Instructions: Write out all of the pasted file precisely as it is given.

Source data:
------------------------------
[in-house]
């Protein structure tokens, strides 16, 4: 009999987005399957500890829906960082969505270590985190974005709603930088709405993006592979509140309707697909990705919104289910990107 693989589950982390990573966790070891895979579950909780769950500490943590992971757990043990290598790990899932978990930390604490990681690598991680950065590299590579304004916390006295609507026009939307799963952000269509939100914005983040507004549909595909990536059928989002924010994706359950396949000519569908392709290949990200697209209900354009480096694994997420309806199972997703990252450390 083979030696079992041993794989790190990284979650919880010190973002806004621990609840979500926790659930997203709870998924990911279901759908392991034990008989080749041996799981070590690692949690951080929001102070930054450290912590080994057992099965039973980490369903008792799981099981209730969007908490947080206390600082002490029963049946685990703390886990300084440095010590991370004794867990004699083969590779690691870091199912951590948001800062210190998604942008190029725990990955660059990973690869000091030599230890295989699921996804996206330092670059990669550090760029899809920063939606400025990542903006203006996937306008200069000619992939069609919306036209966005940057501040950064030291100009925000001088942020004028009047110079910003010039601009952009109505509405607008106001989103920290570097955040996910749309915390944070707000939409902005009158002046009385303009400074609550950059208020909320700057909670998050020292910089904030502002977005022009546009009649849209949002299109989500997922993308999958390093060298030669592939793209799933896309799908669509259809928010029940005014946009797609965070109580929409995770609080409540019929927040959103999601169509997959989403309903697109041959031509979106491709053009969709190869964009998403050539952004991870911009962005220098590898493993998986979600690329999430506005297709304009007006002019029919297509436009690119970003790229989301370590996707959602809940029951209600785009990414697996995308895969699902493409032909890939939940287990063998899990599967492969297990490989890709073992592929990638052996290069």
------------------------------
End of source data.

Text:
[in-house]
């Protein structure tokens, strides 16, 4: 009999987005399957500890829906960082969505270590985190974005709603930088709405993006592979509140309707697909990705919104289910990107 693989589950982390990573966790070891895979579950909780769950500490943590992971757990043990290598790990899932978990930390604490990681690598991680950065590299590579304004916390006295609507026009939307799963952000269509939100914005983040507004549909595909990536059928989002924010994706359950396949000519569908392709290949990200697209209900354009480096694994997420309806199972997703990252450390 083979030696079992041993794989790190990284979650919880010190973002806004621990609840979500926790659930997203709870998924990911279901759908392991034990008989080749041996799981070590690692949690951080929001102070930054450290912590080994057992099965039973980490369903008792799981099981209730969007908490947080206390600082002490029963049946685990703390886990300084440095010590991370004794867990004699083969590779690691870091199912951590948001800062210190998604942008190029725990990955660059990973690869000091030599230890295989699921996804996206330092670059990669550090760029899809920063939606400025990542903006203006996937306008200069000619992939069609919306036209966005940057501040950064030291100009925000001088942020004028009047110079910003010039601009952009109505509405607008106001989103920290570097955040996910749309915390944070707000939409902005009158002046009385303009400074609550950059208020909320700057909670998050020292910089904030502002977005022009546009009649849209949002299109989500997922993308999958390093060298030669592939793209799933896309799908669509259809928010029940005014946009797609965070109580929409995770609080409540019929927040959103999601169509997959989403309903697109041959031509979106491709053009969709190869964009998403050539952004991870911009962005220098590898493993998986979600690329999430506005297709304009007006002019029919297509436009690119970003790229989301370590996707959602809940029951209600785009990414697996995308895969699902493409032909890939939940287990063998899990599967492969297990490989890709073992592929990638052996290069």